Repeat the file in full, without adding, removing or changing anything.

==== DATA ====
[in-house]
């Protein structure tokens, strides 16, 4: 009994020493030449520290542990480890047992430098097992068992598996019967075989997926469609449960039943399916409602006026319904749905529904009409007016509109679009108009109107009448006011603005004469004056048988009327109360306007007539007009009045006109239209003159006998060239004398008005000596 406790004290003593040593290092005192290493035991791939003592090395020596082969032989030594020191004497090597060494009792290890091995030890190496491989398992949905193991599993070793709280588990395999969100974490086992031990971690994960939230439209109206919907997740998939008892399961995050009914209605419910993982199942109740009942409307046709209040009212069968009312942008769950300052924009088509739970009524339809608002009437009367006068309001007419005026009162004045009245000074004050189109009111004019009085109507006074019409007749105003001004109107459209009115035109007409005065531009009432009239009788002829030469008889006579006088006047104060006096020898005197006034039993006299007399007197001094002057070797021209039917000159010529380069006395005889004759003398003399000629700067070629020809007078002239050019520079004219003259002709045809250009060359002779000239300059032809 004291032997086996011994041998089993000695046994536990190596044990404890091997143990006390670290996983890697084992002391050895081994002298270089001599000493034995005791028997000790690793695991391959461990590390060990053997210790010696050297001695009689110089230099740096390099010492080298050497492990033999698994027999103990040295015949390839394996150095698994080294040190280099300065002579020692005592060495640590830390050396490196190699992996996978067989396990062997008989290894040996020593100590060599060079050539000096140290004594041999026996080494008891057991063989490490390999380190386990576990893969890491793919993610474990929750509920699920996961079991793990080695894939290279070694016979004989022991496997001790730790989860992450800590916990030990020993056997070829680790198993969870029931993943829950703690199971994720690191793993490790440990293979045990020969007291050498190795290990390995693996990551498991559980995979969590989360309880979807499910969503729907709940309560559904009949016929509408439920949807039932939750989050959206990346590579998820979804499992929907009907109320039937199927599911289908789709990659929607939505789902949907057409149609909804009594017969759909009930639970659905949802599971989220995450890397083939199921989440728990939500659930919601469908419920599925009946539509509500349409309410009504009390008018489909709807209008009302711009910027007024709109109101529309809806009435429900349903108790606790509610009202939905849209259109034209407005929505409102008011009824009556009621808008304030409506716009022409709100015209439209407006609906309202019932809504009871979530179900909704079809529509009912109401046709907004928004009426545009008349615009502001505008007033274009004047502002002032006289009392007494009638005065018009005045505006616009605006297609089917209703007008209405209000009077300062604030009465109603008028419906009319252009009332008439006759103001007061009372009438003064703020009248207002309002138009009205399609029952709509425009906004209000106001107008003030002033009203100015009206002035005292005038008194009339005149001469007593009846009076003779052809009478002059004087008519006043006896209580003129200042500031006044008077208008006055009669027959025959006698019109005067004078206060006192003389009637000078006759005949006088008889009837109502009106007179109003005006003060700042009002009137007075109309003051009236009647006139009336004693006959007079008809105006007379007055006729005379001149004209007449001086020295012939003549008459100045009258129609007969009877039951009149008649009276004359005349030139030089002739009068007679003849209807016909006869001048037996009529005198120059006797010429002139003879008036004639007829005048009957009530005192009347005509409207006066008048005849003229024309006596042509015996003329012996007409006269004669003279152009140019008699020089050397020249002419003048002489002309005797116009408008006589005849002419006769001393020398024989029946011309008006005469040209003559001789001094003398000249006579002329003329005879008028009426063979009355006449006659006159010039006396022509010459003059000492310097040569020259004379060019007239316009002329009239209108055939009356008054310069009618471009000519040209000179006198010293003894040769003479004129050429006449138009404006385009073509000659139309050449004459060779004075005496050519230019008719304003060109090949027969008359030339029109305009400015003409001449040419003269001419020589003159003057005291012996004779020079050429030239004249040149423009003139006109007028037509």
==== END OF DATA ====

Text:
[in-house]
């Protein structure tokens, strides 16, 4: 009994020493030449520290542990480890047992430098097992068992598996019967075989997926469609449960039943399916409602006026319904749905529904009409007016509109679009108009109107009448006011603005004469004056048988009327109360306007007539007009009045006109239209003159006998060239004398008005000596 406790004290003593040593290092005192290493035991791939003592090395020596082969032989030594020191004497090597060494009792290890091995030890190496491989398992949905193991599993070793709280588990395999969100974490086992031990971690994960939230439209109206919907997740998939008892399961995050009914209605419910993982199942109740009942409307046709209040009212069968009312942008769950300052924009088509739970009524339809608002009437009367006068309001007419005026009162004045009245000074004050189109009111004019009085109507006074019409007749105003001004109107459209009115035109007409005065531009009432009239009788002829030469008889006579006088006047104060006096020898005197006034039993006299007399007197001094002057070797021209039917000159010529380069006395005889004759003398003399000629700067070629020809007078002239050019520079004219003259002709045809250009060359002779000239300059032809 004291032997086996011994041998089993000695046994536990190596044990404890091997143990006390670290996983890697084992002391050895081994002298270089001599000493034995005791028997000790690793695991391959461990590390060990053997210790010696050297001695009689110089230099740096390099010492080298050497492990033999698994027999103990040295015949390839394996150095698994080294040190280099300065002579020692005592060495640590830390050396490196190699992996996978067989396990062997008989290894040996020593100590060599060079050539000096140290004594041999026996080494008891057991063989490490390999380190386990576990893969890491793919993610474990929750509920699920996961079991793990080695894939290279070694016979004989022991496997001790730790989860992450800590916990030990020993056997070829680790198993969870029931993943829950703690199971994720690191793993490790440990293979045990020969007291050498190795290990390995693996990551498991559980995979969590989360309880979807499910969503729907709940309560559904009949016929509408439920949807039932939750989050959206990346590579998820979804499992929907009907109320039937199927599911289908789709990659929607939505789902949907057409149609909804009594017969759909009930639970659905949802599971989220995450890397083939199921989440728990939500659930919601469908419920599925009946539509509500349409309410009504009390008018489909709807209008009302711009910027007024709109109101529309809806009435429900349903108790606790509610009202939905849209259109034209407005929505409102008011009824009556009621808008304030409506716009022409709100015209439209407006609906309202019932809504009871979530179900909704079809529509009912109401046709907004928004009426545009008349615009502001505008007033274009004047502002002032006289009392007494009638005065018009005045505006616009605006297609089917209703007008209405209000009077300062604030009465109603008028419906009319252009009332008439006759103001007061009372009438003064703020009248207002309002138009009205399609029952709509425009906004209000106001107008003030002033009203100015009206002035005292005038008194009339005149001469007593009846009076003779052809009478002059004087008519006043006896209580003129200042500031006044008077208008006055009669027959025959006698019109005067004078206060006192003389009637000078006759005949006088008889009837109502009106007179109003005006003060700042009002009137007075109309003051009236009647006139009336004693006959007079008809105006007379007055006729005379001149004209007449001086020295012939003549008459100045009258129609007969009877039951009149008649009276004359005349030139030089002739009068007679003849209807016909006869001048037996009529005198120059006797010429002139003879008036004639007829005048009957009530005192009347005509409207006066008048005849003229024309006596042509015996003329012996007409006269004669003279152009140019008699020089050397020249002419003048002489002309005797116009408008006589005849002419006769001393020398024989029946011309008006005469040209003559001789001094003398000249006579002329003329005879008028009426063979009355006449006659006159010039006396022509010459003059000492310097040569020259004379060019007239316009002329009239209108055939009356008054310069009618471009000519040209000179006198010293003894040769003479004129050429006449138009404006385009073509000659139309050449004459060779004075005496050519230019008719304003060109090949027969008359030339029109305009400015003409001449040419003269001419020589003159003057005291012996004779020079050429030239004249040149423009003139006109007028037509």